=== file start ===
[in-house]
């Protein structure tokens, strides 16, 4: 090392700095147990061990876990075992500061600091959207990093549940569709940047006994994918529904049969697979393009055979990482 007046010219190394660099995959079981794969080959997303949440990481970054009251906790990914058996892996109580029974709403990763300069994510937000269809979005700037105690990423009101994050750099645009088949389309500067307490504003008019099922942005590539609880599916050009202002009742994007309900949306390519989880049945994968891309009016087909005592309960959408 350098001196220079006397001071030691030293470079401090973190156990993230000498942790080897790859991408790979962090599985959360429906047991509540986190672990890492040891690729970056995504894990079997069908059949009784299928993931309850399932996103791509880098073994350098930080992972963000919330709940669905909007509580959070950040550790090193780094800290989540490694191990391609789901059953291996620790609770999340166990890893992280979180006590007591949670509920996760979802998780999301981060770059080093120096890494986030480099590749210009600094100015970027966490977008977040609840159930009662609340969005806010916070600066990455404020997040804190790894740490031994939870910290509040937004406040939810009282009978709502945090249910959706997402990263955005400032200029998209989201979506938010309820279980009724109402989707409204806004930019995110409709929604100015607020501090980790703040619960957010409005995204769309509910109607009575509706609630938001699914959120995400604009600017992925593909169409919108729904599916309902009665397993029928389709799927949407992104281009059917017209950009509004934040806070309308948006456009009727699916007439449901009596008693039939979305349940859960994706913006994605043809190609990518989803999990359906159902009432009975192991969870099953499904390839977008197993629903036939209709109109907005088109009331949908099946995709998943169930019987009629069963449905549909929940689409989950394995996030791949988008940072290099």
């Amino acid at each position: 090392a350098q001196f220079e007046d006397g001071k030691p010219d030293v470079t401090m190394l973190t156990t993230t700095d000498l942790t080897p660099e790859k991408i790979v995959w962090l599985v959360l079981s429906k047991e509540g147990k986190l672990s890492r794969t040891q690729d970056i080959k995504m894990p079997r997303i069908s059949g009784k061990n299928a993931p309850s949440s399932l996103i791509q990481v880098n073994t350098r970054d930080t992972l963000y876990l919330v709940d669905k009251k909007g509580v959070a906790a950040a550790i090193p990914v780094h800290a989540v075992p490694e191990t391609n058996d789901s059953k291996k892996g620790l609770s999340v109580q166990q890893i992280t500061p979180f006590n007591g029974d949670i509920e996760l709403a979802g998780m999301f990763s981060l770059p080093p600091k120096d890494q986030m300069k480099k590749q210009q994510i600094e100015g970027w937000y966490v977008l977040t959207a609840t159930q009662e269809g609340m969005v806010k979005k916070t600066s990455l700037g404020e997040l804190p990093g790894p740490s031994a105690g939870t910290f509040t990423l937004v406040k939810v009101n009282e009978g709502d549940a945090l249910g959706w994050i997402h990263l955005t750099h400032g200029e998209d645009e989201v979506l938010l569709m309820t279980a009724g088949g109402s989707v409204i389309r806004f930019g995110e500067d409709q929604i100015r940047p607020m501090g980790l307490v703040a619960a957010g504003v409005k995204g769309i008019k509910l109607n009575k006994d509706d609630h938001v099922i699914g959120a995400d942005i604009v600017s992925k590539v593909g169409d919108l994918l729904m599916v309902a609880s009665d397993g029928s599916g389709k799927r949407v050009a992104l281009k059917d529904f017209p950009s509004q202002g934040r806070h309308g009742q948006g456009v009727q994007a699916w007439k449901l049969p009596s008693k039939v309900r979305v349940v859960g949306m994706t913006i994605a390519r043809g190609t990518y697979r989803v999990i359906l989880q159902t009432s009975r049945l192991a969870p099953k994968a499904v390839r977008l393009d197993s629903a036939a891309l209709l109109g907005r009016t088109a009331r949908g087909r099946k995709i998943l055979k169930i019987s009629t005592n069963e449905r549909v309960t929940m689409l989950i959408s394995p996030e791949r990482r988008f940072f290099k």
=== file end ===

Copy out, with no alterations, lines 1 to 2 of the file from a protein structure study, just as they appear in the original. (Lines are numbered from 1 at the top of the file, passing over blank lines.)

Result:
[in-house]
């Protein structure tokens, strides 16, 4: 090392700095147990061990876990075992500061600091959207990093549940569709940047006994994918529904049969697979393009055979990482 007046010219190394660099995959079981794969080959997303949440990481970054009251906790990914058996892996109580029974709403990763300069994510937000269809979005700037105690990423009101994050750099645009088949389309500067307490504003008019099922942005590539609880599916050009202002009742994007309900949306390519989880049945994968891309009016087909005592309960959408 350098001196220079006397001071030691030293470079401090973190156990993230000498942790080897790859991408790979962090599985959360429906047991509540986190672990890492040891690729970056995504894990079997069908059949009784299928993931309850399932996103791509880098073994350098930080992972963000919330709940669905909007509580959070950040550790090193780094800290989540490694191990391609789901059953291996620790609770999340166990890893992280979180006590007591949670509920996760979802998780999301981060770059080093120096890494986030480099590749210009600094100015970027966490977008977040609840159930009662609340969005806010916070600066990455404020997040804190790894740490031994939870910290509040937004406040939810009282009978709502945090249910959706997402990263955005400032200029998209989201979506938010309820279980009724109402989707409204806004930019995110409709929604100015607020501090980790703040619960957010409005995204769309509910109607009575509706609630938001699914959120995400604009600017992925593909169409919108729904599916309902009665397993029928389709799927949407992104281009059917017209950009509004934040806070309308948006456009009727699916007439449901009596008693039939979305349940859960994706913006994605043809190609990518989803999990359906159902009432009975192991969870099953499904390839977008197993629903036939209709109109907005088109009331949908099946995709998943169930019987009629069963449905549909929940689409989950394995996030791949988008940072290099």